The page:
We are grateful to two anonymous referees as well as the editor, Pok-sang Lam, for many valuable comments. We have also benefited from discussions with seminar participants at Banco de México, UCSD, LAMES 2007, and the 2006 Meetings of the Society of Computational Economics. Gabriel López-Moctezuma provided excellent research assistance. Allan Timmermann acknowledges support from CREATES funded by the Danish National Research Foundation. The opinions in this paper are those of the authors and do not necessarily reflect the point of view of Banco de México.
Disagreement and Biases in Inflation Expectations
Article first published online: 25 MAR 2009
© 2009 The Ohio State University
Journal of Money, Credit and Banking
Volume 41, Issue 2-3, pages 365–396, March-April 2009
How to Cite
CAPISTRÁN, C. and TIMMERMANN, A. (2009), Disagreement and Biases in Inflation Expectations. Journal of Money, Credit and Banking, 41: 365–396. doi: 10.1111/j.1538-4616.2009.00209.x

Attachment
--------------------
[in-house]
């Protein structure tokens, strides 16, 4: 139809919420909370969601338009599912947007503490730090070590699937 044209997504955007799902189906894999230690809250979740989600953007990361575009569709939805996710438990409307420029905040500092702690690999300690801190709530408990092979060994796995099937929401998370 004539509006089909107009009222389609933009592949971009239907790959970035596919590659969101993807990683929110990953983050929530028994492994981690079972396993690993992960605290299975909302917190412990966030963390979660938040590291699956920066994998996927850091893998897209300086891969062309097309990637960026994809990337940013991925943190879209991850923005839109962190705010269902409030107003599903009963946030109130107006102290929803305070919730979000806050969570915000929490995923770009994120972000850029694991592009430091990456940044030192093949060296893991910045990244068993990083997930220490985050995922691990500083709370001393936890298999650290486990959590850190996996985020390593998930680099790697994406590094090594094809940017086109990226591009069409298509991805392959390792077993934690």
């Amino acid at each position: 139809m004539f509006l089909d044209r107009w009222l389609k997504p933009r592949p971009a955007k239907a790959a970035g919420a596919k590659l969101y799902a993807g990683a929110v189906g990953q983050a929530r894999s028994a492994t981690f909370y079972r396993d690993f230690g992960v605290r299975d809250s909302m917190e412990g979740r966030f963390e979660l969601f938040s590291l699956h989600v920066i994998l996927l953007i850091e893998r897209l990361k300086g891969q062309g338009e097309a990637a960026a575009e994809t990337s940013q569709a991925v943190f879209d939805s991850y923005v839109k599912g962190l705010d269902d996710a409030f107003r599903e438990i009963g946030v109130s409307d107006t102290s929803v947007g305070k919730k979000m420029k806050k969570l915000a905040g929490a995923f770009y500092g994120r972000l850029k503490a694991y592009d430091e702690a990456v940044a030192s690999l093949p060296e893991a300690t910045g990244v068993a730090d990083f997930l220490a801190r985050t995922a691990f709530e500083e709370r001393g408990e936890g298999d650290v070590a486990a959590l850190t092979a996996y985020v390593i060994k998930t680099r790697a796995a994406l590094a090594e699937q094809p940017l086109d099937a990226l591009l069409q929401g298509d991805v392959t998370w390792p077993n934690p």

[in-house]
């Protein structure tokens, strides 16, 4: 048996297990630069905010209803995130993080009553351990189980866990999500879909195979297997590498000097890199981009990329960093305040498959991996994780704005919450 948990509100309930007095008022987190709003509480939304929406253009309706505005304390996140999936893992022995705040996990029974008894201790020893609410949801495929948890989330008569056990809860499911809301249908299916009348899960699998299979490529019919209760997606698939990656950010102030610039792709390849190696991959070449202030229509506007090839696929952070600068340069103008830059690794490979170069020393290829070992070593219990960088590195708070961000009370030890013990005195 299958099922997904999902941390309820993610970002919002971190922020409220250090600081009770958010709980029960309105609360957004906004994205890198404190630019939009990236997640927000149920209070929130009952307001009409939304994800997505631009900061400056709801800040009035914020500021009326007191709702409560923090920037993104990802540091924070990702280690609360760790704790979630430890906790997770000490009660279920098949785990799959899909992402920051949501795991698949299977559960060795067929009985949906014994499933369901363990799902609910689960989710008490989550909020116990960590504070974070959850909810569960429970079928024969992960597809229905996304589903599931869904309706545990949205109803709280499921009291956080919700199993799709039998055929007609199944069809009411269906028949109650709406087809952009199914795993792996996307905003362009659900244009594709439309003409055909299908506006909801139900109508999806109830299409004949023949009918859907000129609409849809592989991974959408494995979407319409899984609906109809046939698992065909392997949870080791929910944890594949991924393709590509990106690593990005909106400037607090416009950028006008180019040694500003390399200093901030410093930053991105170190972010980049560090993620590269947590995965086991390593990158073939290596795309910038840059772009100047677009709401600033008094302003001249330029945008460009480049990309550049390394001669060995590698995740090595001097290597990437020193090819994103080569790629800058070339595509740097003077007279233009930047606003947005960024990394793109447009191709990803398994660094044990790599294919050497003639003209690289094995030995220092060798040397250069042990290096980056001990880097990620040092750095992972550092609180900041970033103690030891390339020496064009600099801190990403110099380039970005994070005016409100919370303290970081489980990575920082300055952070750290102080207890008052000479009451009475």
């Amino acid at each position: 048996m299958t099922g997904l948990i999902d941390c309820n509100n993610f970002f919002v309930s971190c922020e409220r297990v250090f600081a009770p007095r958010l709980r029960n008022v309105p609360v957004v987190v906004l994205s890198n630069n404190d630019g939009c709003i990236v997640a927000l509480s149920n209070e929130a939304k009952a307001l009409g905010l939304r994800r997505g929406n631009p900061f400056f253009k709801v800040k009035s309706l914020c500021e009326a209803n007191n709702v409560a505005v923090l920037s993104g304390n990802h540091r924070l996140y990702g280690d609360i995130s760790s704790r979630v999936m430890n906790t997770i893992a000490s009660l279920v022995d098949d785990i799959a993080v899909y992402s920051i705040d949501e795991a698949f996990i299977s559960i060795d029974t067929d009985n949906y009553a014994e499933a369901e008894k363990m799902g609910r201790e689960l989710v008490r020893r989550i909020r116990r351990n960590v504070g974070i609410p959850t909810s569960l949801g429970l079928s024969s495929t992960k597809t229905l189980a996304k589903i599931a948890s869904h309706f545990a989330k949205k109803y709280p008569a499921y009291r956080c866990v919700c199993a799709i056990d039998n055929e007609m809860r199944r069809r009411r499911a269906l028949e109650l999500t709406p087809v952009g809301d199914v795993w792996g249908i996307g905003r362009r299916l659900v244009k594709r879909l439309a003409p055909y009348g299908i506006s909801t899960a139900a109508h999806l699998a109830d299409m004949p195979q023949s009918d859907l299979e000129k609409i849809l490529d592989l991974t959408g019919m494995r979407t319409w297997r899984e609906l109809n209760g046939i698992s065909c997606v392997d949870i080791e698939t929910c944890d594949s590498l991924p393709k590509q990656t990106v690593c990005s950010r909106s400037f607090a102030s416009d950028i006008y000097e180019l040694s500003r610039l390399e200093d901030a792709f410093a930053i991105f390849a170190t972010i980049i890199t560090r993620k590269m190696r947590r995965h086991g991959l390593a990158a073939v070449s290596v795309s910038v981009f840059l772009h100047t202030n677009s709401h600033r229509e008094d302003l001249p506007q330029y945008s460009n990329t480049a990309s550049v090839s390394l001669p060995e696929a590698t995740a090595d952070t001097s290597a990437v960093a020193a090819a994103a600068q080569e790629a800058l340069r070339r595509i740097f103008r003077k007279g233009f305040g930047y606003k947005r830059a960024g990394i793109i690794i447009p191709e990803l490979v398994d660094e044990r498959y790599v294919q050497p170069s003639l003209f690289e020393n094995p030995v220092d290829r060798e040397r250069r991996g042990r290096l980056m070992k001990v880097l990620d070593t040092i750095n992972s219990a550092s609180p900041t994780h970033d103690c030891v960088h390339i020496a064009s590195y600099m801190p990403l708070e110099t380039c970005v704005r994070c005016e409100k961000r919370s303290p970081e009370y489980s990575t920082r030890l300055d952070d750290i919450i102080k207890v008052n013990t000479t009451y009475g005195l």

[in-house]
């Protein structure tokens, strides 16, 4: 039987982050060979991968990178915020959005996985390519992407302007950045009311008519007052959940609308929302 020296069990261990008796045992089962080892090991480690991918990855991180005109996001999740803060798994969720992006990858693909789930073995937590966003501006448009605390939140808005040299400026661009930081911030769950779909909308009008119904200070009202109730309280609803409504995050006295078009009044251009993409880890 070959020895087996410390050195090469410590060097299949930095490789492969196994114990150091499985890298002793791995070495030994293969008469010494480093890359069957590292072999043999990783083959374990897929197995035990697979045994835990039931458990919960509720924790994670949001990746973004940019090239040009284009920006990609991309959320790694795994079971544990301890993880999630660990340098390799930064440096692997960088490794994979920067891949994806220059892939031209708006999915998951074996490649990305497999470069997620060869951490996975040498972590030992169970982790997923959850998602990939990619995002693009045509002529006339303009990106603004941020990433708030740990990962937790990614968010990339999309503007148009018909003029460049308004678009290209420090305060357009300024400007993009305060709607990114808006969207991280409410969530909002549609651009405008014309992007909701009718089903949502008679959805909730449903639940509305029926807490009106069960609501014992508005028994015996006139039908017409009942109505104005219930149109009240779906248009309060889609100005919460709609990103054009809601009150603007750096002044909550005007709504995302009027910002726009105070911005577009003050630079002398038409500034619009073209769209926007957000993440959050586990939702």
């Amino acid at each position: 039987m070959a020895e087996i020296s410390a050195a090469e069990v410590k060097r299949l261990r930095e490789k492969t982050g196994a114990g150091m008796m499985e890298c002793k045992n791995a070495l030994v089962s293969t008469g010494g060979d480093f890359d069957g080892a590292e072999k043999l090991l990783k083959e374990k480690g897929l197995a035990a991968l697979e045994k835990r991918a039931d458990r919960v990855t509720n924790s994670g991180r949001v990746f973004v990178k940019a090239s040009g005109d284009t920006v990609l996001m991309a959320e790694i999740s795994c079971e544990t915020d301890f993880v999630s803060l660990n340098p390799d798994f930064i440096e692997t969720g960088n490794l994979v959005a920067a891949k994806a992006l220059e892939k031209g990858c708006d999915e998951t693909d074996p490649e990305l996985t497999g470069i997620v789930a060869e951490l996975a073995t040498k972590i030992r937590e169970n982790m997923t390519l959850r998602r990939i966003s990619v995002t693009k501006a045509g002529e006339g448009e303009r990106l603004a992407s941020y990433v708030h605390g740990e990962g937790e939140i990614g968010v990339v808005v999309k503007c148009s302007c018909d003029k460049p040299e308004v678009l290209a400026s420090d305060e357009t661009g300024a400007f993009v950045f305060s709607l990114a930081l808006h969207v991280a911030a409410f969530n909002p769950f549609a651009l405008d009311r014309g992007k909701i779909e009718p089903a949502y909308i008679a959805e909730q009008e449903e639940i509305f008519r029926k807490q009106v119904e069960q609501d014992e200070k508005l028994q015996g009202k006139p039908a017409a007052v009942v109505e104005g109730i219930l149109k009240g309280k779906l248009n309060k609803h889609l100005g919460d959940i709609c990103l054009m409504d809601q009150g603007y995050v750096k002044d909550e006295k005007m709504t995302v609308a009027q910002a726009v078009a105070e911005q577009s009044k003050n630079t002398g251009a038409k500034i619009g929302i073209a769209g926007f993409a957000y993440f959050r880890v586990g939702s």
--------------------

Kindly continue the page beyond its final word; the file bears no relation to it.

- Issue published online: 25 MAR 2009
- Article first published online: 25 MAR 2009
- Received December 4, 2006; and accepted in revised form July 31, 2008.
- asymmetric loss;
- real-time data;
- survey expectations
Disagreement in inflation expectations observed from survey data varies systematically over time in a way that reflects the level and variance of current inflation. This paper offers a simple explanation for these facts based on asymmetries in the forecasters' costs of over- and underpredicting inflation. Our model implies (i) biased forecasts, (ii) positive serial correlation in forecast errors, (iii) a cross-sectional dispersion that rises with the level and the variance of the inflation rate, and (iv) predictability of forecast errors at different horizons by means of the spread between the short- and long-term variance of inflation. We find empirically that these patterns are present in inflation forecasts from the Survey of Professional Forecasters. A constant bias component, not explained by asymmetric loss and rational expectations, is required to explain the shift in the sign of the bias observed for a substantial portion of forecasters around 1982.